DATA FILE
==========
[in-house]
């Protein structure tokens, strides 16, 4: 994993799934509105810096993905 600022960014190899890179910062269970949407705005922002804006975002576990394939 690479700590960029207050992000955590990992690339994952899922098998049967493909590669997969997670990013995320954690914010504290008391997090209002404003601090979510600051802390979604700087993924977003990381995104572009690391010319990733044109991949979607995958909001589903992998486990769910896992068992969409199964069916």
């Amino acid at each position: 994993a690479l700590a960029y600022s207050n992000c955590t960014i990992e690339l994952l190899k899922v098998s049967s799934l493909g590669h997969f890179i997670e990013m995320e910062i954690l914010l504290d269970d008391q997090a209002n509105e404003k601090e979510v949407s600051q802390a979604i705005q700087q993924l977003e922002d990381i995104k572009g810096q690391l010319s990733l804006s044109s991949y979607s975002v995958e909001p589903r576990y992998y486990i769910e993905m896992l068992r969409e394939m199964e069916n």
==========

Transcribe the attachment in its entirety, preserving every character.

[in-house]
């Protein structure tokens, strides 16, 4: 994993799934509105810096993905 600022960014190899890179910062269970949407705005922002804006975002576990394939 690479700590960029207050992000955590990992690339994952899922098998049967493909590669997969997670990013995320954690914010504290008391997090209002404003601090979510600051802390979604700087993924977003990381995104572009690391010319990733044109991949979607995958909001589903992998486990769910896992068992969409199964069916």
């Amino acid at each position: 994993a690479l700590a960029y600022s207050n992000c955590t960014i990992e690339l994952l190899k899922v098998s049967s799934l493909g590669h997969f890179i997670e990013m995320e910062i954690l914010l504290d269970d008391q997090a209002n509105e404003k601090e979510v949407s600051q802390a979604i705005q700087q993924l977003e922002d990381i995104k572009g810096q690391l010319s990733l804006s044109s991949y979607s975002v995958e909001p589903r576990y992998y486990i769910e993905m896992l068992r969409e394939m199964e069916n």